By Kaye Estoista-Koo
A woman in her 50s remembers the time their pilot-father would take the family out for a drive along Roxas Boulevard, roll down the windows, and tell them, “breath in your vitamins, breathe in the air.” They would stay for a couple of hours on the shores of Manila Bay, letting the sun provide some vitamin D.
Another longtime Manileño reminisces the time he would go out fishing with his father on the far side of the breakwater of Manila Bay.
Still, another recalls when families would take their children into the water to swim.
It is perhaps with these fond memories that many regular citizens joined the 5,000-plus strong contingent last Jan. 27 to officially launch Save Manila Bay, a seven-year rehabilitation plan led by the Department of Environment and Natural Resources (DENR) Sec. Roy Cimatu.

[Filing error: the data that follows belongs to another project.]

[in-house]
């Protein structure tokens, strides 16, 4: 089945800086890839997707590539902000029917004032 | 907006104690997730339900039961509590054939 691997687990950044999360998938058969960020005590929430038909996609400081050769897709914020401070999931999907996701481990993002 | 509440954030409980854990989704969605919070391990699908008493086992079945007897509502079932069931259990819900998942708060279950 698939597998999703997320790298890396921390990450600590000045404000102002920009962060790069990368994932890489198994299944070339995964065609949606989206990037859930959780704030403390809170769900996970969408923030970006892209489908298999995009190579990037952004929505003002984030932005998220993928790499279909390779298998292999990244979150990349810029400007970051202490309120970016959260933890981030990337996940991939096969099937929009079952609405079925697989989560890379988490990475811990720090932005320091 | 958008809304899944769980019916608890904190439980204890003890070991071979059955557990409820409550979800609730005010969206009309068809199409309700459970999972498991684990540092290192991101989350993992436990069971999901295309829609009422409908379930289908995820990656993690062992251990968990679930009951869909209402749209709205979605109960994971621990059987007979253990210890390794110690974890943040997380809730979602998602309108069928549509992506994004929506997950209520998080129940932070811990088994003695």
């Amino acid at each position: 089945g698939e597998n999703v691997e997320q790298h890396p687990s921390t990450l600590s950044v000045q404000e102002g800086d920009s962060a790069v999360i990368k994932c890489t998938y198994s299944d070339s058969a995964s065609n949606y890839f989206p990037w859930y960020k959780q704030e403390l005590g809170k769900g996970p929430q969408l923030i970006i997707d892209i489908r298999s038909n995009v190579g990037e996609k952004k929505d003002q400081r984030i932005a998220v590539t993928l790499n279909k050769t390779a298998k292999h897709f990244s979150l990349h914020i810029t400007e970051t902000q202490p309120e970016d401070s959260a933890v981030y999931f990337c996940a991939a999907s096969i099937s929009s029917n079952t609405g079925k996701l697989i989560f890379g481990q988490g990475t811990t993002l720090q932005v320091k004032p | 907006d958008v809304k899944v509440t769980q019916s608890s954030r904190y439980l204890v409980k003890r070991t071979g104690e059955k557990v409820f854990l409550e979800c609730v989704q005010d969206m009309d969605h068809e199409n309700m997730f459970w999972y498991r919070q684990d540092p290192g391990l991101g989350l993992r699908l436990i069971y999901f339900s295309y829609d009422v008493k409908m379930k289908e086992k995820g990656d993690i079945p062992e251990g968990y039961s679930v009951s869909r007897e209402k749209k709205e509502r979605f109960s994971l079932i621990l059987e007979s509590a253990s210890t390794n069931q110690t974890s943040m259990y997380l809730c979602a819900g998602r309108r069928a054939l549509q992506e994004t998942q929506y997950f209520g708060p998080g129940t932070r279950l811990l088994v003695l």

Save Manila Bay started as a germ of an idea by Commodore Bobby Lim Joseph of the Manila Yacht Club (MYC). As soon as he started his two-year term last November, he started telling all his friends, especially in media, about his ideas for Save Manila Bay. He imagined a six-month timeline doing this before seeing anything concrete happen.
But thanks to newspaper articles that kept talking about Save Manila Bay, the campaign was brought to Sec. Cimatu’s attention, who promptly went to MYC to meet with Joseph.
As a quick backgrounder, the Save Manila Bay plan is backed up by a legal case, one that environmental lawyer Tony Oposa filed in 1999 and won 10 years ago in the Supreme Court–the Concerned Residents of Manila vs. the Philippine Government for the cleaning of Manila Bay.